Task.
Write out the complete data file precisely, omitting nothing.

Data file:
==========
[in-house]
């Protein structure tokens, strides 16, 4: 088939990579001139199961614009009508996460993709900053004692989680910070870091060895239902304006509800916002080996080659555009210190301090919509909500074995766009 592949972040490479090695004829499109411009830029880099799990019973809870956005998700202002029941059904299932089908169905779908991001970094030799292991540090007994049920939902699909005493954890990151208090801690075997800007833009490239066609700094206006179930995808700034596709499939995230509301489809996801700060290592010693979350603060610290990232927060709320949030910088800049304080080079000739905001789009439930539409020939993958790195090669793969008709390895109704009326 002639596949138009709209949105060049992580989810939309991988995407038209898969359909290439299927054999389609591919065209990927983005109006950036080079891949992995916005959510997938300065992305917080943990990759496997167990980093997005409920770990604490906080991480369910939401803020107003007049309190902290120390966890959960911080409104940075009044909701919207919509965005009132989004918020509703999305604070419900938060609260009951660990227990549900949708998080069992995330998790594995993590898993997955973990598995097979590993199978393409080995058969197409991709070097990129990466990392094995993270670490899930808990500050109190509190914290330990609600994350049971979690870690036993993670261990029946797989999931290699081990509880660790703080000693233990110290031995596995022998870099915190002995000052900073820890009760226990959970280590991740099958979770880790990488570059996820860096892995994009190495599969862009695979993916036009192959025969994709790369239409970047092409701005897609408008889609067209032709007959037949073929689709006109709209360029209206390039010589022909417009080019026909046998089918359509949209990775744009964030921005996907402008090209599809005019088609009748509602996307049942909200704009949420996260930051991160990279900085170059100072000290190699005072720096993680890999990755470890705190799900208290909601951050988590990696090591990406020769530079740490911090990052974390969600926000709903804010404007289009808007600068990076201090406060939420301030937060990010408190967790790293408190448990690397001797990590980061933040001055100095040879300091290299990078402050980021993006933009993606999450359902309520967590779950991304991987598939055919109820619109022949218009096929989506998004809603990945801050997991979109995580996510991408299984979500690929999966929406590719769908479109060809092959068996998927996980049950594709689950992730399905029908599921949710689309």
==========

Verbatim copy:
[in-house]
């Protein structure tokens, strides 16, 4: 088939990579001139199961614009009508996460993709900053004692989680910070870091060895239902304006509800916002080996080659555009210190301090919509909500074995766009 592949972040490479090695004829499109411009830029880099799990019973809870956005998700202002029941059904299932089908169905779908991001970094030799292991540090007994049920939902699909005493954890990151208090801690075997800007833009490239066609700094206006179930995808700034596709499939995230509301489809996801700060290592010693979350603060610290990232927060709320949030910088800049304080080079000739905001789009439930539409020939993958790195090669793969008709390895109704009326 002639596949138009709209949105060049992580989810939309991988995407038209898969359909290439299927054999389609591919065209990927983005109006950036080079891949992995916005959510997938300065992305917080943990990759496997167990980093997005409920770990604490906080991480369910939401803020107003007049309190902290120390966890959960911080409104940075009044909701919207919509965005009132989004918020509703999305604070419900938060609260009951660990227990549900949708998080069992995330998790594995993590898993997955973990598995097979590993199978393409080995058969197409991709070097990129990466990392094995993270670490899930808990500050109190509190914290330990609600994350049971979690870690036993993670261990029946797989999931290699081990509880660790703080000693233990110290031995596995022998870099915190002995000052900073820890009760226990959970280590991740099958979770880790990488570059996820860096892995994009190495599969862009695979993916036009192959025969994709790369239409970047092409701005897609408008889609067209032709007959037949073929689709006109709209360029209206390039010589022909417009080019026909046998089918359509949209990775744009964030921005996907402008090209599809005019088609009748509602996307049942909200704009949420996260930051991160990279900085170059100072000290190699005072720096993680890999990755470890705190799900208290909601951050988590990696090591990406020769530079740490911090990052974390969600926000709903804010404007289009808007600068990076201090406060939420301030937060990010408190967790790293408190448990690397001797990590980061933040001055100095040879300091290299990078402050980021993006933009993606999450359902309520967590779950991304991987598939055919109820619109022949218009096929989506998004809603990945801050997991979109995580996510991408299984979500690929999966929406590719769908479109060809092959068996998927996980049950594709689950992730399905029908599921949710689309």